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Spill Kits – (FAQs)

1. How big of a spill kit is required?

It depends on the size of the spill. There are several factors worth considering:

  • Will spills be managed by a single kit or multiple kits throughout the facility?
  • What is the largest spill possible (worst-case scenario)?
  • What is the most likely spill to occur? This can/will vary in different areas of the facility.

  • Generally, a spill kit should have sufficient absorption capacity for the largest spill possible that the responders on-site are trained to handle.


    2. What type of spill kit do I need?

    This depends on the liquids that are likely to be spilled. Many spill control kits contain similar items, but there are various types available to provide compatibility with the spilled liquid. The absorbents, tools, PPE, and other equipment in any given kit should address the unique needs of the specific liquids that might be spilled.

    The most common three types of spill kits are universal, oil-only, and aggressive or hazmat. A quick review of each type:

  • Universal – Highly versatile absorbents are typically grey in color and are used in almost all industries. Universal sorbents will absorb all liquids, including water and oil-based liquids.
  • Oil-Only – The most common color for oil-only absorbents is white. They are widely used for oils and hydrocarbons, but are hydrophobic. Because they are hydrophobic, they do not absorb water and are ideal in outdoor applications for absorbing oil off of water.
  • Aggressive / Chemical – Also known as Hazmat sorbents, they are yellow in color and are universal in their absorption capabilities. The yellow color of the sorbents provide a visual indicator to people that a hazardous chemical is present. They are best used for unknown, toxic, flammable, corrosive, and chemical substance spills.

  • 3. What are the typical contents in a spill kit?

    Spill containment kits should contain whatever items are necessary to contain, control and clean up a spill. When considering the types of products to put in a spill kit, it is important to consider the training level of the individuals that will be responding to a spill. The most common spill kits assume responders are individuals with basic spill training.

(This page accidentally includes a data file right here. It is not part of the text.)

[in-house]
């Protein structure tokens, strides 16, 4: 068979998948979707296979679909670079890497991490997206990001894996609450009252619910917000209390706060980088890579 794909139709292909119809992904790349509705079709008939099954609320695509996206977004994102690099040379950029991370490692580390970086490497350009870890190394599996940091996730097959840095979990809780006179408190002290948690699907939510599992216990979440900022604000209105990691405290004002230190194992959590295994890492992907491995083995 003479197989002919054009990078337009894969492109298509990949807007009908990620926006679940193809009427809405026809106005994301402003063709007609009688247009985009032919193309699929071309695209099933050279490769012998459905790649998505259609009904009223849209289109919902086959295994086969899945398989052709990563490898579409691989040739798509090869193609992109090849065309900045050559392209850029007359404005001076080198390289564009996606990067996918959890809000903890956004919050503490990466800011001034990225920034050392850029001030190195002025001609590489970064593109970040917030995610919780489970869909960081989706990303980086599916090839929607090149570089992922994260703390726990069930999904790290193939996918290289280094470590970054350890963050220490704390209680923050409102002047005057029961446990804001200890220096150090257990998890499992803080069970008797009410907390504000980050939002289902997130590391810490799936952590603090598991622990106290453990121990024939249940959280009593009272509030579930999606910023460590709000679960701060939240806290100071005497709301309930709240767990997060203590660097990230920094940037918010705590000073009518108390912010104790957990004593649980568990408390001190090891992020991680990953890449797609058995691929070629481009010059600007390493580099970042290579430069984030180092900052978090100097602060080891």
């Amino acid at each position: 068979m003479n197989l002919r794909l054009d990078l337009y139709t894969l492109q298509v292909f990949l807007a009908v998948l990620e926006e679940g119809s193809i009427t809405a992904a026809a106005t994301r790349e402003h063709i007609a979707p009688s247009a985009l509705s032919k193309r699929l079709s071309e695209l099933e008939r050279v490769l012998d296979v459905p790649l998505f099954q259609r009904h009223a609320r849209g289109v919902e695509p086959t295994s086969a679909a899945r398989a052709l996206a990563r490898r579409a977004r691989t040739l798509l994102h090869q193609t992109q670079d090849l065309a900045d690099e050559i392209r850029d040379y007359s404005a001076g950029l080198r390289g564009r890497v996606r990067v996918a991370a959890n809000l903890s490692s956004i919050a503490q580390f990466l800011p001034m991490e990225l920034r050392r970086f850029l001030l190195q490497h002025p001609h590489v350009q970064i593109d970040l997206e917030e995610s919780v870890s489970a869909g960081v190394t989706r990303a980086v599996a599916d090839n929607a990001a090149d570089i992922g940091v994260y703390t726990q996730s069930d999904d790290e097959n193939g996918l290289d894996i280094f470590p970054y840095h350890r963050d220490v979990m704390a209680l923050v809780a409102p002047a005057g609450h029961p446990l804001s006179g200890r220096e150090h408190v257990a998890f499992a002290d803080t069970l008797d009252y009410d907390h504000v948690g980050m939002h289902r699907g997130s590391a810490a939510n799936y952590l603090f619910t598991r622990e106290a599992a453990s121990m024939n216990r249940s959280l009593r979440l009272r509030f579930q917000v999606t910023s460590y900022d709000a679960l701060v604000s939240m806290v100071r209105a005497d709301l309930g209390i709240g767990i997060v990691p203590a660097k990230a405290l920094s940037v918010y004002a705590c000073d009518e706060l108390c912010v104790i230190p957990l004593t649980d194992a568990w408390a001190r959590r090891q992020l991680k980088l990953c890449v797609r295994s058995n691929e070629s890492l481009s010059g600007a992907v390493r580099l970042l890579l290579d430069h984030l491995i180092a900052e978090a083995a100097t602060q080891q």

The most common items in spill kits include:

  • PPE (Personal Protective Equipment) – Gloves and goggles are worn by the responder to protect them from the spilled liquids
  • Absorbent Socks – Used first and are placed along the outer perimeter of the spill to prevent the spread of the spill liquid
  • Absorbent Pads or Granular – will be used to absorb the majority of the spilled liquid
  • Disposal Bags – Collect and hold absorbed liquids for proper disposal

  • 4. Where should spill kits be located?

    Similar to fire extinguishers, first aid kits, and eyewash stations, spill kits should be placed in areas where they are likely to be needed. They can be stored indoors or outdoors. When stored outdoors, it’s important to choose a kit that is weather-tight and shield the absorbents from UV degradation. If a kit is going to be used for a large area, it is important to consider mobility. A spill rarely occurs directly next to where a kit is positioned, so wheeled kits provide tremendous value in an emergency situation. There are plenty of options available, so it’s important to consider the characteristics of a spill kit when incorporating them into your spill response plan.

    SpillKit.com offers a comprehensive line of spill kits for all types of spills from water, oils, to very hazardous materials and other potential spills.